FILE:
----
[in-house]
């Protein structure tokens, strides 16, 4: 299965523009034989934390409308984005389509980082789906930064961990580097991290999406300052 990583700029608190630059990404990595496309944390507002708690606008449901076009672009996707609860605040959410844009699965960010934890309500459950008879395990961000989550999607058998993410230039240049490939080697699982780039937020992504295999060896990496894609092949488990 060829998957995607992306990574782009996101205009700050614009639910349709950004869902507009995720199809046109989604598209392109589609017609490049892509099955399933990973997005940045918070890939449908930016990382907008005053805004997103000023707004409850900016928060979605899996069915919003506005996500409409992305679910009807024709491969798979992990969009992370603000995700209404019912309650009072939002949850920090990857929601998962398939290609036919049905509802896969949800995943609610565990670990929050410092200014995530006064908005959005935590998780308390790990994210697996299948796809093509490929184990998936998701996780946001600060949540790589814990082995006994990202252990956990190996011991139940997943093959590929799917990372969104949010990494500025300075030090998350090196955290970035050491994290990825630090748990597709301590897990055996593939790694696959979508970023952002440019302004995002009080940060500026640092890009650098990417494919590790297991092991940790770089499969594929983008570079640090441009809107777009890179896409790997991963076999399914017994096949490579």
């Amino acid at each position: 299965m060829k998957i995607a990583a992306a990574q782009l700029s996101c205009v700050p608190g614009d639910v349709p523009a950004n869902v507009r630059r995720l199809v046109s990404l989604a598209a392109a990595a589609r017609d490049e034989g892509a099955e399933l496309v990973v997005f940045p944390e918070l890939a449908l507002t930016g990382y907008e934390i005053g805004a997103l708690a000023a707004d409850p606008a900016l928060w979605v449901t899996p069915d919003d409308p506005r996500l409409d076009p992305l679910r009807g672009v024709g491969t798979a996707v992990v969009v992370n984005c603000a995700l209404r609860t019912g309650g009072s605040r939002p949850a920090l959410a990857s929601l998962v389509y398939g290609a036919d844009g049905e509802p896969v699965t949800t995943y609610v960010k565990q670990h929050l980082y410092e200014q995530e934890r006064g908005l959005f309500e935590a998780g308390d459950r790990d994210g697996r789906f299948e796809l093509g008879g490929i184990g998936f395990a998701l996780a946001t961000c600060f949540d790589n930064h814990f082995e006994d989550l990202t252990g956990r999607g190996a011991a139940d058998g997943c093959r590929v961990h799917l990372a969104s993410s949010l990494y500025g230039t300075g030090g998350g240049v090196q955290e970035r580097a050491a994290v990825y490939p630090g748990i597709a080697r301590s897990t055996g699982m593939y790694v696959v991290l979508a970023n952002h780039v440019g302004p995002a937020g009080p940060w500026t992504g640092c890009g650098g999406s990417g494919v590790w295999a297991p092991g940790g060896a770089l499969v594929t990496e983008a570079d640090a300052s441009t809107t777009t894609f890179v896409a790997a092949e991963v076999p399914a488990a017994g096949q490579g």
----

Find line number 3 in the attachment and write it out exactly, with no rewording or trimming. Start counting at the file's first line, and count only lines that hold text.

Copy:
């Amino acid at each position: 299965m060829k998957i995607a990583a992306a990574q782009l700029s996101c205009v700050p608190g614009d639910v349709p523009a950004n869902v507009r630059r995720l199809v046109s990404l989604a598209a392109a990595a589609r017609d490049e034989g892509a099955e399933l496309v990973v997005f940045p944390e918070l890939a449908l507002t930016g990382y907008e934390i005053g805004a997103l708690a000023a707004d409850p606008a900016l928060w979605v449901t899996p069915d919003d409308p506005r996500l409409d076009p992305l679910r009807g672009v024709g491969t798979a996707v992990v969009v992370n984005c603000a995700l209404r609860t019912g309650g009072s605040r939002p949850a920090l959410a990857s929601l998962v389509y398939g290609a036919d844009g049905e509802p896969v699965t949800t995943y609610v960010k565990q670990h929050l980082y410092e200014q995530e934890r006064g908005l959005f309500e935590a998780g308390d459950r790990d994210g697996r789906f299948e796809l093509g008879g490929i184990g998936f395990a998701l996780a946001t961000c600060f949540d790589n930064h814990f082995e006994d989550l990202t252990g956990r999607g190996a011991a139940d058998g997943c093959r590929v961990h799917l990372a969104s993410s949010l990494y500025g230039t300075g030090g998350g240049v090196q955290e970035r580097a050491a994290v990825y490939p630090g748990i597709a080697r301590s897990t055996g699982m593939y790694v696959v991290l979508a970023n952002h780039v440019g302004p995002a937020g009080p940060w500026t992504g640092c890009g650098g999406s990417g494919v590790w295999a297991p092991g940790g060896a770089l499969v594929t990496e983008a570079d640090a300052s441009t809107t777009t894609f890179v896409a790997a092949e991963v076999p399914a488990a017994g096949q490579g």